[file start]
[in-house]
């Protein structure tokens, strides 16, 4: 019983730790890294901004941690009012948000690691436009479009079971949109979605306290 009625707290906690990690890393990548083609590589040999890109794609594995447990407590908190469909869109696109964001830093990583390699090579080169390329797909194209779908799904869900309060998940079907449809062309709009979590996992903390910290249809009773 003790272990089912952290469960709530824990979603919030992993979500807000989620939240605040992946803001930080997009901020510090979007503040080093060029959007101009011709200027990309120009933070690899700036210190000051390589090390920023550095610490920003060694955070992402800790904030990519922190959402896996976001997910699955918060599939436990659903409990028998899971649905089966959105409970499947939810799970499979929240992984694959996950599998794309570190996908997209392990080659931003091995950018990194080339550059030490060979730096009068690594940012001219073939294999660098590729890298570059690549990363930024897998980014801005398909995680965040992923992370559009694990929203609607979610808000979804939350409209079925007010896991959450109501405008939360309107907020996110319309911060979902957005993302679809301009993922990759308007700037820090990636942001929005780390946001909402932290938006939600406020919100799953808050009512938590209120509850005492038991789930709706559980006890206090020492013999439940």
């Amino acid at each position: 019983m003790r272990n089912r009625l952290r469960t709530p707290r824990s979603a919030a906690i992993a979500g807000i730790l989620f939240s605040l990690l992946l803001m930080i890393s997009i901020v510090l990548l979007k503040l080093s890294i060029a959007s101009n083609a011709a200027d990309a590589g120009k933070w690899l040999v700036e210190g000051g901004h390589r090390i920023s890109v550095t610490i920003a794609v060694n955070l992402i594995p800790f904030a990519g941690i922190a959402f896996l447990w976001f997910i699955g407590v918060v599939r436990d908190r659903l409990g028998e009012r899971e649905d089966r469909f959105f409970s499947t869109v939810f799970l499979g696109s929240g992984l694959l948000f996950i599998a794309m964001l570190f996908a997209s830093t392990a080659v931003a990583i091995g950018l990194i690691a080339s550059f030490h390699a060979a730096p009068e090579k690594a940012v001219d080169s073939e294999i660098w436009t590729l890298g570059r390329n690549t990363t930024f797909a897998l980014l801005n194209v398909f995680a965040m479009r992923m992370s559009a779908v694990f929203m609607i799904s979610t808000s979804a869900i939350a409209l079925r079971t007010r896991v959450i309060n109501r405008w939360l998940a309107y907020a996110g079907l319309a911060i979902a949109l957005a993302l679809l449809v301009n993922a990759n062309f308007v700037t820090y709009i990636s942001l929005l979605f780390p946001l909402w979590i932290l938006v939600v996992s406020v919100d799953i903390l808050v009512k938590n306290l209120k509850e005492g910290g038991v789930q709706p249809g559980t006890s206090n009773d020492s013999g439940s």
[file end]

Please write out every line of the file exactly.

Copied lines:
[in-house]
């Protein structure tokens, strides 16, 4: 019983730790890294901004941690009012948000690691436009479009079971949109979605306290 009625707290906690990690890393990548083609590589040999890109794609594995447990407590908190469909869109696109964001830093990583390699090579080169390329797909194209779908799904869900309060998940079907449809062309709009979590996992903390910290249809009773 003790272990089912952290469960709530824990979603919030992993979500807000989620939240605040992946803001930080997009901020510090979007503040080093060029959007101009011709200027990309120009933070690899700036210190000051390589090390920023550095610490920003060694955070992402800790904030990519922190959402896996976001997910699955918060599939436990659903409990028998899971649905089966959105409970499947939810799970499979929240992984694959996950599998794309570190996908997209392990080659931003091995950018990194080339550059030490060979730096009068690594940012001219073939294999660098590729890298570059690549990363930024897998980014801005398909995680965040992923992370559009694990929203609607979610808000979804939350409209079925007010896991959450109501405008939360309107907020996110319309911060979902957005993302679809301009993922990759308007700037820090990636942001929005780390946001909402932290938006939600406020919100799953808050009512938590209120509850005492038991789930709706559980006890206090020492013999439940």
């Amino acid at each position: 019983m003790r272990n089912r009625l952290r469960t709530p707290r824990s979603a919030a906690i992993a979500g807000i730790l989620f939240s605040l990690l992946l803001m930080i890393s997009i901020v510090l990548l979007k503040l080093s890294i060029a959007s101009n083609a011709a200027d990309a590589g120009k933070w690899l040999v700036e210190g000051g901004h390589r090390i920023s890109v550095t610490i920003a794609v060694n955070l992402i594995p800790f904030a990519g941690i922190a959402f896996l447990w976001f997910i699955g407590v918060v599939r436990d908190r659903l409990g028998e009012r899971e649905d089966r469909f959105f409970s499947t869109v939810f799970l499979g696109s929240g992984l694959l948000f996950i599998a794309m964001l570190f996908a997209s830093t392990a080659v931003a990583i091995g950018l990194i690691a080339s550059f030490h390699a060979a730096p009068e090579k690594a940012v001219d080169s073939e294999i660098w436009t590729l890298g570059r390329n690549t990363t930024f797909a897998l980014l801005n194209v398909f995680a965040m479009r992923m992370s559009a779908v694990f929203m609607i799904s979610t808000s979804a869900i939350a409209l079925r079971t007010r896991v959450i309060n109501r405008w939360l998940a309107y907020a996110g079907l319309a911060i979902a949109l957005a993302l679809l449809v301009n993922a990759n062309f308007v700037t820090y709009i990636s942001l929005l979605f780390p946001l909402w979590i932290l938006v939600v996992s406020v919100d799953i903390l808050v009512k938590n306290l209120k509850e005492g910290g038991v789930q709706p249809g559980t006890s206090n009773d020492s013999g439940s």